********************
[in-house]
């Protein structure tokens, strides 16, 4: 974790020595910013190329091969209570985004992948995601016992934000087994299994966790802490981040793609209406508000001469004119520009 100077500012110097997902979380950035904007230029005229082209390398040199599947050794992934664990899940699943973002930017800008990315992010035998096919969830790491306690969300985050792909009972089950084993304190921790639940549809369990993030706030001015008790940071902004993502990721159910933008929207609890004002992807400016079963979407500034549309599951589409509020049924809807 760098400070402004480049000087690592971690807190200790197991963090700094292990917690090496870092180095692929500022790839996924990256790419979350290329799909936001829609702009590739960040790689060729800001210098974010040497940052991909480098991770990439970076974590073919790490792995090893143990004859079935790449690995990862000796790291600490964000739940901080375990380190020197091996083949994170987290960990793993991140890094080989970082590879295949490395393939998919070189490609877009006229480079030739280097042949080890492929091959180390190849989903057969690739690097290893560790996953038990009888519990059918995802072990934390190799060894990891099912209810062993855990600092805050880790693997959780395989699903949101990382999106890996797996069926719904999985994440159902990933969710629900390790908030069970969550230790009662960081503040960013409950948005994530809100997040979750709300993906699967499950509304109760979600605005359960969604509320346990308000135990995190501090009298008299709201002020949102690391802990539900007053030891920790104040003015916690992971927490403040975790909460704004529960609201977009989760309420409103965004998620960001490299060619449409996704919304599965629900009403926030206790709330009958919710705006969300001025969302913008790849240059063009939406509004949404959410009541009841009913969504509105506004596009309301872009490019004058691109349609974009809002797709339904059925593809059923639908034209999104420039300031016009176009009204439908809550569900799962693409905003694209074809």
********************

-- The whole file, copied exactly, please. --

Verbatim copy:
[in-house]
């Protein structure tokens, strides 16, 4: 974790020595910013190329091969209570985004992948995601016992934000087994299994966790802490981040793609209406508000001469004119520009 100077500012110097997902979380950035904007230029005229082209390398040199599947050794992934664990899940699943973002930017800008990315992010035998096919969830790491306690969300985050792909009972089950084993304190921790639940549809369990993030706030001015008790940071902004993502990721159910933008929207609890004002992807400016079963979407500034549309599951589409509020049924809807 760098400070402004480049000087690592971690807190200790197991963090700094292990917690090496870092180095692929500022790839996924990256790419979350290329799909936001829609702009590739960040790689060729800001210098974010040497940052991909480098991770990439970076974590073919790490792995090893143990004859079935790449690995990862000796790291600490964000739940901080375990380190020197091996083949994170987290960990793993991140890094080989970082590879295949490395393939998919070189490609877009006229480079030739280097042949080890492929091959180390190849989903057969690739690097290893560790996953038990009888519990059918995802072990934390190799060894990891099912209810062993855990600092805050880790693997959780395989699903949101990382999106890996797996069926719904999985994440159902990933969710629900390790908030069970969550230790009662960081503040960013409950948005994530809100997040979750709300993906699967499950509304109760979600605005359960969604509320346990308000135990995190501090009298008299709201002020949102690391802990539900007053030891920790104040003015916690992971927490403040975790909460704004529960609201977009989760309420409103965004998620960001490299060619449409996704919304599965629900009403926030206790709330009958919710705006969300001025969302913008790849240059063009939406509004949404959410009541009841009913969504509105506004596009309301872009490019004058691109349609974009809002797709339904059925593809059923639908034209999104420039300031016009176009009204439908809550569900799962693409905003694209074809």